Reclassification of anticonvulsants: shifting the problem elsewhere?

Gabapentin and pregabalin are routinely and widely prescribed anticonvulsant medicines licenced to treat conditions such as epilepsy, the management of neuropathic pain and generalised anxiety disorders (ACMD, 2016).

Statistics spanning several years have highlighted some worrying and harmful effects, with either gabapentin or pregabalin appearing on 64 death certificates in 2014 alone.  Some of these cases suggest that combining either pregabalin or gabapentin with illicit or ‘street’ drugs such as heroin can cause respiratory failure (Hamilton & Sumnall, 2019).

Increasing concern led the Advisory Council on the Misuse of Drugs (ACMD) to recommend that both gabapentin and pregabalin be controlled under the Misuse of Drugs Act (1971) as Class C substances (ACMD, 2016), and a further addendum to this advice was added in October 2018 (ACMD, 2018).  Based on the ACMD’s recommendations, the UK government implemented reclassification changes which came into force in the UK on 1 April 2019, making both gabapentin and pregabalin “Schedule 3 Controlled Drugs without Safe Custody” (NHS England, 2019).

Implications for practice and wider society have included the requirement of a handwritten prescription that cannot be dispensed through repeat dispensing, and hefty fines and prison sentences for illegal possession or supply of these medications, as with all Class C substances.

All this is having an impact on care homes, where managers will need to plan ahead, to ensure that residents who are prescribed these medications do not experience any disruption in supply. One potential problem is that there is a risk that handwritten prescriptions will not be collected, particularly if other medications being collected are prescribed electronically. As gabapentin and pregabalin are now only prescribed for a maximum of 28 days, this has become a monthly concern, which is further exacerbated as emergency supplies of these medicines are no longer permitted (NHS England, 2019).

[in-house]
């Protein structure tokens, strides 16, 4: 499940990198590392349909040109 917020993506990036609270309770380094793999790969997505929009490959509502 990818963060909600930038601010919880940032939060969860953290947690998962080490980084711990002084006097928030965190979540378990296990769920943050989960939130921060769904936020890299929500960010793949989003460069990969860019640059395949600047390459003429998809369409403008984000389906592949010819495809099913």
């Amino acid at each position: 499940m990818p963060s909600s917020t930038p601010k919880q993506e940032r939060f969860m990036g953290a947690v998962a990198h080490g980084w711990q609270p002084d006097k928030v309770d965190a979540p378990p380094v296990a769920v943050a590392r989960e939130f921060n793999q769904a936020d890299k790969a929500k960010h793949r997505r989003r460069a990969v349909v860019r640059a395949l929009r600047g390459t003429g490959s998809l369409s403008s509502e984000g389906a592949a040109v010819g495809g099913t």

The mandatory requirements for gabapentin and pregabalin are now the same as for tramadol, which was reclassified in 2014.  However, many sources have highlighted that similar restrictions with the supply of tramadol caused the shift to the illicit use of gabapentin and pregabalin, albeit reducing the number of tramadol-related deaths, and warn that the problem is likely to move onto other medicines (Martin, 2019).

 

Guest blogger Vickie Wylde RGN,
former care home manager

References

Advisory Council on the Misuse of Drugs (ACMD), (2016, 2018) Advice on the anticonvulsant drugs pregabalin and gabapentin.
https://www.gov.uk/government/publications/advice-on-the-anticonvulsant-drugs-pregabalin-and-gabapentin

Hamilton I, Sumnall H. (2019) Prescription drugs pregabalin and gabapentin have been reclassified- but it won’t stop problem use. The Conversation.
https://theconversation.com/prescription-drugs-pregabalin-and-gabapentin-have-been-reclassified-but-it-wont-stop-problem-use-114403

Martin S. (2019) Gabapentin and pregabalin become class C drugs. Medical Xpress. https://medicalxpress.com/news/2019-04-gabapentin-pregabalin-class-drugs.html

NHS England. (2019) Handling of gabapentin and pregabalin as Schedule 3 Controlled Drugs in health and justice commissioned services: letter from Kate Davies.
https://www.england.nhs.uk/publication/handling-of-gabapentin-and-pregabalin-as-schedule-3-controlled-drugs-in-health-and-justice-commissioned-services/